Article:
Negative Impact on Work-Life Balance — As we've already mentioned, IT can be extremely demanding and, as such, it can often conflict with maintaining a healthy work-life balance. With 61 percent of senior IT professionals being expected to be accessible around the clock, it's not difficult to see why many in IT find it difficult to balance their lives with their work.
While some of the aforementioned stress-inducers are present in other fields, the fast-paced and intellectually-rigorous nature of IT makes them doubly impactful for tech pros. A whopping 69 percent of entry to mid-level professionals report that they would initiate a job search simply due to unbearable levels of stress. Clearly, IT businesses and organizations should give more heed to workplace stress and its potentially destructive impact.
How Stress Impacts Job Performance
While a little bit of stress can be a good thing, making people focus and work harder, too much can negatively impact the job performance of IT professionals in a variety of ways.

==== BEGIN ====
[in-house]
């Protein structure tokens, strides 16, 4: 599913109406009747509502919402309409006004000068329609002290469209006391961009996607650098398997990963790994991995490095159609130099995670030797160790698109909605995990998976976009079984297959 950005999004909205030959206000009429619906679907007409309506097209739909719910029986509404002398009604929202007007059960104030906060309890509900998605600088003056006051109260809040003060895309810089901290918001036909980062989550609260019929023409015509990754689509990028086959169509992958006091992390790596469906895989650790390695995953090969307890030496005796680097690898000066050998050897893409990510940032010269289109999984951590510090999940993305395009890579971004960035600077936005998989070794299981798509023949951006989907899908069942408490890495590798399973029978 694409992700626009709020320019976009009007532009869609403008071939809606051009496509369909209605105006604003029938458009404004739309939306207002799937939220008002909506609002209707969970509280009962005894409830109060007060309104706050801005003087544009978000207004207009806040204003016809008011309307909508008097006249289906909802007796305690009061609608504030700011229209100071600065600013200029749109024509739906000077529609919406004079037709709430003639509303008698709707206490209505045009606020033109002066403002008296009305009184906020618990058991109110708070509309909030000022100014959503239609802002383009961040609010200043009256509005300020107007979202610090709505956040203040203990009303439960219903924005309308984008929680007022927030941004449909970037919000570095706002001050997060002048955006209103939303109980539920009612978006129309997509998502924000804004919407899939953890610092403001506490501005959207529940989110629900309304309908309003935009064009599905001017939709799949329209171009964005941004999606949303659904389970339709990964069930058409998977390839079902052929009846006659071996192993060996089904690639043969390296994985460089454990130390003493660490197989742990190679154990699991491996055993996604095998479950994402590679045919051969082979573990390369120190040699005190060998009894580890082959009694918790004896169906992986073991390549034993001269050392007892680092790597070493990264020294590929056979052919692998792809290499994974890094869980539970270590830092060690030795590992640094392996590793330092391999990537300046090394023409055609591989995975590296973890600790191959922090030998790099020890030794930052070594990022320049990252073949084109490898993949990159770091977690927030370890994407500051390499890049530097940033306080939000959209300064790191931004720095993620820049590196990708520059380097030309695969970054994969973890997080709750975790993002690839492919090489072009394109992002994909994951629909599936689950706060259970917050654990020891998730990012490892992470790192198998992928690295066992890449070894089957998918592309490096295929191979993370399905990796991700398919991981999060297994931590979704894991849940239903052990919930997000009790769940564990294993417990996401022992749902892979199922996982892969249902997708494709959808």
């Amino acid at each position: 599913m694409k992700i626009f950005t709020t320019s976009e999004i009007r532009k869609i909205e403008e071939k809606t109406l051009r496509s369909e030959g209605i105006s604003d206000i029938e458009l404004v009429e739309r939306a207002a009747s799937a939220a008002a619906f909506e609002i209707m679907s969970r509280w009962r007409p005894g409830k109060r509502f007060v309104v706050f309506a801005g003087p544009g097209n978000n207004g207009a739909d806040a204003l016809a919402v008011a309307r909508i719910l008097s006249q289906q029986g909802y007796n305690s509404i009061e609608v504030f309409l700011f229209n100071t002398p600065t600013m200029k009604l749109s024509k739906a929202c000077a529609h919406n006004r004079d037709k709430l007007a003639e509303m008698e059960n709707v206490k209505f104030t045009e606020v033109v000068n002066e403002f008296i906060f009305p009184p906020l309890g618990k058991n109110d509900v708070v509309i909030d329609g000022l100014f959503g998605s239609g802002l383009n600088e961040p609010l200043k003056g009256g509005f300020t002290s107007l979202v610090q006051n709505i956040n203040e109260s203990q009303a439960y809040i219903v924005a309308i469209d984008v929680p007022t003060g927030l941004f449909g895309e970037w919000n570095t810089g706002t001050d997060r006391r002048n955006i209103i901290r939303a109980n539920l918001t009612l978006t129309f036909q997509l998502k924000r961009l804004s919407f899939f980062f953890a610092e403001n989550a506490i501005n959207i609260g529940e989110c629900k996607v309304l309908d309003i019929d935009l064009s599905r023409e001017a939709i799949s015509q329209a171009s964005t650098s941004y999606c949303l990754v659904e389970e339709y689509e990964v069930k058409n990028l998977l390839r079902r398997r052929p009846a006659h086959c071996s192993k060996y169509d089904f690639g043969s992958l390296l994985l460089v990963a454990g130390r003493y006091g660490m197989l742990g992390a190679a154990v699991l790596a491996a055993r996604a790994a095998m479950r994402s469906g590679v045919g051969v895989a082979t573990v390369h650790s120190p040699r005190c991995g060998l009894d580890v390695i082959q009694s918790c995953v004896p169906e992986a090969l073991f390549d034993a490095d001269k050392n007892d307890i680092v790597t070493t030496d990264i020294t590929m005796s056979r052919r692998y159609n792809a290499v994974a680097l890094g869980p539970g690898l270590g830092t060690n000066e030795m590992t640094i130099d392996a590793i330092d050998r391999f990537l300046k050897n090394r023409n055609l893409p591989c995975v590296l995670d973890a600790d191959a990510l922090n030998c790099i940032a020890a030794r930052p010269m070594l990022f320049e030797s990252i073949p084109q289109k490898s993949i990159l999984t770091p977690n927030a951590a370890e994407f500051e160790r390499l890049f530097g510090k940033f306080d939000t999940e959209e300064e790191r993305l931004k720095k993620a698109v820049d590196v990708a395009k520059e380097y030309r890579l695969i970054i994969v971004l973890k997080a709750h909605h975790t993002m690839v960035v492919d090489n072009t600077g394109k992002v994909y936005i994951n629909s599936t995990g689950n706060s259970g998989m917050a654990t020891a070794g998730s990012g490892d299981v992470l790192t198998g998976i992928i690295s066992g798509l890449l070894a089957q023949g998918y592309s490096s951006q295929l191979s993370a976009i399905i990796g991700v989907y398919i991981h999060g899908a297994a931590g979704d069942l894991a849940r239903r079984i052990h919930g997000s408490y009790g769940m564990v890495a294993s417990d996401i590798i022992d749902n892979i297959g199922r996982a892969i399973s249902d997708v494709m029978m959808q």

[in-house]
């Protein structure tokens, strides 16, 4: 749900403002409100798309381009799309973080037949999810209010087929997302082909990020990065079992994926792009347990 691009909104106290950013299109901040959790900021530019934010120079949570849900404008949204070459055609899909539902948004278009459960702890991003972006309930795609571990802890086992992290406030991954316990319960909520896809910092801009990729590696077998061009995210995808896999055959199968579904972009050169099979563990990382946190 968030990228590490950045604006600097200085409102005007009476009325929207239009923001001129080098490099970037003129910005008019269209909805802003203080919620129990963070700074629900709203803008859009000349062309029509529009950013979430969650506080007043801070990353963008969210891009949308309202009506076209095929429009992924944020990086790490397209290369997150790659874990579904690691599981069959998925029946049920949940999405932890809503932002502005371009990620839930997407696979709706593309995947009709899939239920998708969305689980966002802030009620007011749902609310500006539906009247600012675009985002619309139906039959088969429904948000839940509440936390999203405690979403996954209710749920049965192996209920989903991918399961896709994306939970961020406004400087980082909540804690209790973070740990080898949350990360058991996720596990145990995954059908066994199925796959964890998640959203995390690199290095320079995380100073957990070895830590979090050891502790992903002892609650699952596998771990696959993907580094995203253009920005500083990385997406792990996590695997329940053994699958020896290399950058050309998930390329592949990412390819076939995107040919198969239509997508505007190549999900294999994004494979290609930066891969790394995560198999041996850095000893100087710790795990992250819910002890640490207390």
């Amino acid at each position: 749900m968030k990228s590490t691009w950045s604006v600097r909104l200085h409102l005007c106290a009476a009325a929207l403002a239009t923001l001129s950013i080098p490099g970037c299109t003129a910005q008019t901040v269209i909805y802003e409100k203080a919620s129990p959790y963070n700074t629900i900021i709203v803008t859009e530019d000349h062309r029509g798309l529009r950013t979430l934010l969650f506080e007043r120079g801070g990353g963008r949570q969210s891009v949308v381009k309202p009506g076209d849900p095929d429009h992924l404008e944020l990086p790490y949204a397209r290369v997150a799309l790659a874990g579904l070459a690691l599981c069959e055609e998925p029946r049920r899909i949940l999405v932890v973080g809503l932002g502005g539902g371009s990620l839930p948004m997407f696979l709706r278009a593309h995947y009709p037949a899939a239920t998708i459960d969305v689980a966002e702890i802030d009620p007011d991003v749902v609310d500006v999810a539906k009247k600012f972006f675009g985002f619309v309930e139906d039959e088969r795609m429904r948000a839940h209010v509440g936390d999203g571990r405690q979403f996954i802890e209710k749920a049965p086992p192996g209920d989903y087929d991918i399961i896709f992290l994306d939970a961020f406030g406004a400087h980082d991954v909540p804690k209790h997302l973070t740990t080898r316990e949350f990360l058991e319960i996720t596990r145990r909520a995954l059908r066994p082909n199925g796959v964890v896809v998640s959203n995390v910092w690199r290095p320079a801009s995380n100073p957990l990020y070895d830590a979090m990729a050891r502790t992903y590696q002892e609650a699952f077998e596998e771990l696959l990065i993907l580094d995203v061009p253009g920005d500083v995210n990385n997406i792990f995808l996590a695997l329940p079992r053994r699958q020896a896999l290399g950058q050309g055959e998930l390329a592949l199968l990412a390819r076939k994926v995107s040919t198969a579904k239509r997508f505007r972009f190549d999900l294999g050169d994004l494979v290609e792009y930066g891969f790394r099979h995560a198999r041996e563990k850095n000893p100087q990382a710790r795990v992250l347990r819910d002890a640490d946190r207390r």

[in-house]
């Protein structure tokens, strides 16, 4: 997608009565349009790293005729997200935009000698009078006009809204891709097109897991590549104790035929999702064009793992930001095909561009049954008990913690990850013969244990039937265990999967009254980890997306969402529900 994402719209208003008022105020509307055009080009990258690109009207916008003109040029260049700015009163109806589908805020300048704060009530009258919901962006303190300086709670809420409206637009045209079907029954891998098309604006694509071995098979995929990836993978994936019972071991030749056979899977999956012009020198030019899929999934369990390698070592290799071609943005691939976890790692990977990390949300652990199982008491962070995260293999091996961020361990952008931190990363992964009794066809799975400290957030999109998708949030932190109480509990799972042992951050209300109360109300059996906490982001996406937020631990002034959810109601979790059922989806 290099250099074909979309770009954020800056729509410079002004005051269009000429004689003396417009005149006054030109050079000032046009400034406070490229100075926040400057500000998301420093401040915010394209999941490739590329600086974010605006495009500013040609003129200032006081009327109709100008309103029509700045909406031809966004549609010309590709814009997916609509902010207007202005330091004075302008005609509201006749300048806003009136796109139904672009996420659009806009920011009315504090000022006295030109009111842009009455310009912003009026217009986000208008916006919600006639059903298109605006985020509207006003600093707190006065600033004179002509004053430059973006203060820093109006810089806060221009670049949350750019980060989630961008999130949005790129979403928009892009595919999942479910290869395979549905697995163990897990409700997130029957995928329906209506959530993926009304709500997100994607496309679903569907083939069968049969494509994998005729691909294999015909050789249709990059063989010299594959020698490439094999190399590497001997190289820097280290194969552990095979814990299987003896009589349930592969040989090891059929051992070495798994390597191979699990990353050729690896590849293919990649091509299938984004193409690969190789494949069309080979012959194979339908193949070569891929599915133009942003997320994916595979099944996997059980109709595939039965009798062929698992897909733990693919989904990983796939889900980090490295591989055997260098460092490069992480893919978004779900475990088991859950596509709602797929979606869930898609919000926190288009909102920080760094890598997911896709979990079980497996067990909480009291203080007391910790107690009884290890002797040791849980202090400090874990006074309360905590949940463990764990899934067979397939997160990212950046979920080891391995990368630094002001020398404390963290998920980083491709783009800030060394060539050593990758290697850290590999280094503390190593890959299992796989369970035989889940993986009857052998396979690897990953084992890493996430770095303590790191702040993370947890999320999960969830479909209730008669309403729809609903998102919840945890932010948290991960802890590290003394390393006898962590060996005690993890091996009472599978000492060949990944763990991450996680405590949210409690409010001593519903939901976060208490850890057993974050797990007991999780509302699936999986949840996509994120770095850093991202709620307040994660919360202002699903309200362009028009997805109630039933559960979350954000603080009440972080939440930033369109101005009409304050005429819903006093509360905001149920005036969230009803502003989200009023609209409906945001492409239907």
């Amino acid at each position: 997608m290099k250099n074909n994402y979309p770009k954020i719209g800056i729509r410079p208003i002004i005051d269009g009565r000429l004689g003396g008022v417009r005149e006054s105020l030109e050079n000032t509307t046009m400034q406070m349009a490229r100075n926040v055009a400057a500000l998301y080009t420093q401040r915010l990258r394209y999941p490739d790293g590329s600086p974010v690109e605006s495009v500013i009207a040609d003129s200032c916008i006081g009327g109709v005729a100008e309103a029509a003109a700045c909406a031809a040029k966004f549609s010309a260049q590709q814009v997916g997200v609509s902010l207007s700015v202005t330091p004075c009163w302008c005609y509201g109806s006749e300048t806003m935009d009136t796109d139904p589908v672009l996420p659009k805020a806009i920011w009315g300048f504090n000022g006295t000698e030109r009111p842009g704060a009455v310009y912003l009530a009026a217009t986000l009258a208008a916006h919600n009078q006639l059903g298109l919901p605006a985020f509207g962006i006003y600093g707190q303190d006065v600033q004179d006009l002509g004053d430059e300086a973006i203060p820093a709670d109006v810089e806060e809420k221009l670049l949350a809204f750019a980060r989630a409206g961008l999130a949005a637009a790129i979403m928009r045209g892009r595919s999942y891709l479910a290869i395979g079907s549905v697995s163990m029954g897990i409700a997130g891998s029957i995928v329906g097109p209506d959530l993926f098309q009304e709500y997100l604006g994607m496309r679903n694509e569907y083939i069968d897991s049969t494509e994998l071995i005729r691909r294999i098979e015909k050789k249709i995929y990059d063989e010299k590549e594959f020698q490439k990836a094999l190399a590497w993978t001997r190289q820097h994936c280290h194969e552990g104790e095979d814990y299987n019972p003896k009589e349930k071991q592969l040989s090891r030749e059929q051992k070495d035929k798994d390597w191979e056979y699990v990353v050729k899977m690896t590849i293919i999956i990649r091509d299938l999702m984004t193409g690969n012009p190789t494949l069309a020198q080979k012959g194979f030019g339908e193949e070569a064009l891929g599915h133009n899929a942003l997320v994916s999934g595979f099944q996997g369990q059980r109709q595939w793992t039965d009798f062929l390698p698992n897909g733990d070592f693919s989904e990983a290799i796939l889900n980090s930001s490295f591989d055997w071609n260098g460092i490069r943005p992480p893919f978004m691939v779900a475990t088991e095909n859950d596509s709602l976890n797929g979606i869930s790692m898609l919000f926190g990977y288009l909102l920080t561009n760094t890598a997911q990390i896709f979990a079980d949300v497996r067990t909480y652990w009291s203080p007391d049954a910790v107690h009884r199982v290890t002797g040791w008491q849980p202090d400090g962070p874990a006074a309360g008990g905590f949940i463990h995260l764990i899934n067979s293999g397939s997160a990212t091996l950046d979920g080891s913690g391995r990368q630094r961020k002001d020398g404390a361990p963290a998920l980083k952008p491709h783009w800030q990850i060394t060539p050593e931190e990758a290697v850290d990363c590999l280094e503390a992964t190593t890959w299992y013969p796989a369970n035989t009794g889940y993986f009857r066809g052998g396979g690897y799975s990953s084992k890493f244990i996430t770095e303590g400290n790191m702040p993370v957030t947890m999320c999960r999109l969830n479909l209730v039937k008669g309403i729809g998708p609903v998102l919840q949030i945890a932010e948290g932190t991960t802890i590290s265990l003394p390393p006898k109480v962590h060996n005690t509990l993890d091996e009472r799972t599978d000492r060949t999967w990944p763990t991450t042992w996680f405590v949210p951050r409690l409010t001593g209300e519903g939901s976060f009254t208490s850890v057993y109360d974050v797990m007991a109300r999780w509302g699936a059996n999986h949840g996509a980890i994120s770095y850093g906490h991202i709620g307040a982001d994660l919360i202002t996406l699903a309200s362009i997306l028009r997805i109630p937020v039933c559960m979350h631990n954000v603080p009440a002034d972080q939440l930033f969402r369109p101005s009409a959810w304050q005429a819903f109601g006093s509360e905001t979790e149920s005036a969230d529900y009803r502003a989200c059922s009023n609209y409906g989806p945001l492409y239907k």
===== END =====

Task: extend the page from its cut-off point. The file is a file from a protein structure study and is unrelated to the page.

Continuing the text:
Perhaps most significantly, stress negatively affects the ability of IT workers to effectively manage their time. While certain levels of stress can spur individuals to action, abnormal or irregularly high levels of stress can impede workplace effectiveness, and make it incredibly difficult to manage time and cope with large workloads.
It's been proven time and again that excessive stress negatively affects the ability of individuals to focus on their work, process new information, and remember things they already know. This is of particular consequence to IT professionals, where the nature of the field demands rigorous analytical abilities. Stress can severely impair these analytical abilities and, as a result, significantly hamper the job performance of IT workers.
The final area where stress hurts job performance is with relationships. While many IT job roles involve periods of independence and solitude, the ability to deal with clients and work effectively on teams is crucial to success in IT. High levels of stress often lead to strained interactions with clients and peers, and can result in a significant deterioration in the social skills needed to be successful in IT.